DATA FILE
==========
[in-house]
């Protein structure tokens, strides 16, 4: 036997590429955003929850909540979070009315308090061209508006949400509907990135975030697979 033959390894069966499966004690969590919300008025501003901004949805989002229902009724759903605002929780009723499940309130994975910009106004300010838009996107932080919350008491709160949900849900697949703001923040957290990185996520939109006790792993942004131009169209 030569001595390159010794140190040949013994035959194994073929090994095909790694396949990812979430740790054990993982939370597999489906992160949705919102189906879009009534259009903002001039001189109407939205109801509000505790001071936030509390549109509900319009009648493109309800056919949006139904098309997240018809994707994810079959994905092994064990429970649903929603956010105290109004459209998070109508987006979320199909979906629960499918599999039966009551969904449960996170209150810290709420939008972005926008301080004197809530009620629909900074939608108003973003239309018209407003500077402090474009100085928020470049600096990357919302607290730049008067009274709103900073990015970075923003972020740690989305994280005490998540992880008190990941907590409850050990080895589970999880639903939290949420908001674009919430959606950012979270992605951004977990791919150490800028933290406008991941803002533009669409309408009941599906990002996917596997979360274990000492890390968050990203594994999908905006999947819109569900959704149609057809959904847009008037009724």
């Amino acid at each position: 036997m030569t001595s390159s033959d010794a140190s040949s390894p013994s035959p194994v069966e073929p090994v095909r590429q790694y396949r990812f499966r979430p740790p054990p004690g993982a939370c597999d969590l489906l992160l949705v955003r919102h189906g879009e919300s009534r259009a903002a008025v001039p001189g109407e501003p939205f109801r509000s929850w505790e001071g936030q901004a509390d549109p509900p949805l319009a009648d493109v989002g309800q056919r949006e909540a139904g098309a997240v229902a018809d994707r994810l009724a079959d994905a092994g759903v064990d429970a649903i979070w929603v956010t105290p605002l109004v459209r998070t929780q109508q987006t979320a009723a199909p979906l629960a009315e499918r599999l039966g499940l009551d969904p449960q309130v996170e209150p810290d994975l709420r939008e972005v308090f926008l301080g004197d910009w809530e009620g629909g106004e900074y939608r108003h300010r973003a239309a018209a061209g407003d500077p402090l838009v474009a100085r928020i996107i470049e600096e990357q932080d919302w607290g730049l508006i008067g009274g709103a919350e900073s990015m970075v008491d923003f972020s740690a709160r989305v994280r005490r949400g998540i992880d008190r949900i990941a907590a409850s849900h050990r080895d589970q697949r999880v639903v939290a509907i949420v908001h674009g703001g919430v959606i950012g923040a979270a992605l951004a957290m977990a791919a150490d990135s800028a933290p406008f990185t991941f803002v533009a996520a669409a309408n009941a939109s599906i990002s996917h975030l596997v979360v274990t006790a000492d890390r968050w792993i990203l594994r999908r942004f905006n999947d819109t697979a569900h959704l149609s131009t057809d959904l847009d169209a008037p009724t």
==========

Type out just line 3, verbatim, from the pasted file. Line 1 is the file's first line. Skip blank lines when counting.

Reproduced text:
């Amino acid at each position: 036997m030569t001595s390159s033959d010794a140190s040949s390894p013994s035959p194994v069966e073929p090994v095909r590429q790694y396949r990812f499966r979430p740790p054990p004690g993982a939370c597999d969590l489906l992160l949705v955003r919102h189906g879009e919300s009534r259009a903002a008025v001039p001189g109407e501003p939205f109801r509000s929850w505790e001071g936030q901004a509390d549109p509900p949805l319009a009648d493109v989002g309800q056919r949006e909540a139904g098309a997240v229902a018809d994707r994810l009724a079959d994905a092994g759903v064990d429970a649903i979070w929603v956010t105290p605002l109004v459209r998070t929780q109508q987006t979320a009723a199909p979906l629960a009315e499918r599999l039966g499940l009551d969904p449960q309130v996170e209150p810290d994975l709420r939008e972005v308090f926008l301080g004197d910009w809530e009620g629909g106004e900074y939608r108003h300010r973003a239309a018209a061209g407003d500077p402090l838009v474009a100085r928020i996107i470049e600096e990357q932080d919302w607290g730049l508006i008067g009274g709103a919350e900073s990015m970075v008491d923003f972020s740690a709160r989305v994280r005490r949400g998540i992880d008190r949900i990941a907590a409850s849900h050990r080895d589970q697949r999880v639903v939290a509907i949420v908001h674009g703001g919430v959606i950012g923040a979270a992605l951004a957290m977990a791919a150490d990135s800028a933290p406008f990185t991941f803002v533009a996520a669409a309408n009941a939109s599906i990002s996917h975030l596997v979360v274990t006790a000492d890390r968050w792993i990203l594994r999908r942004f905006n999947d819109t697979a569900h959704l149609s131009t057809d959904l847009d169209a008037p009724t």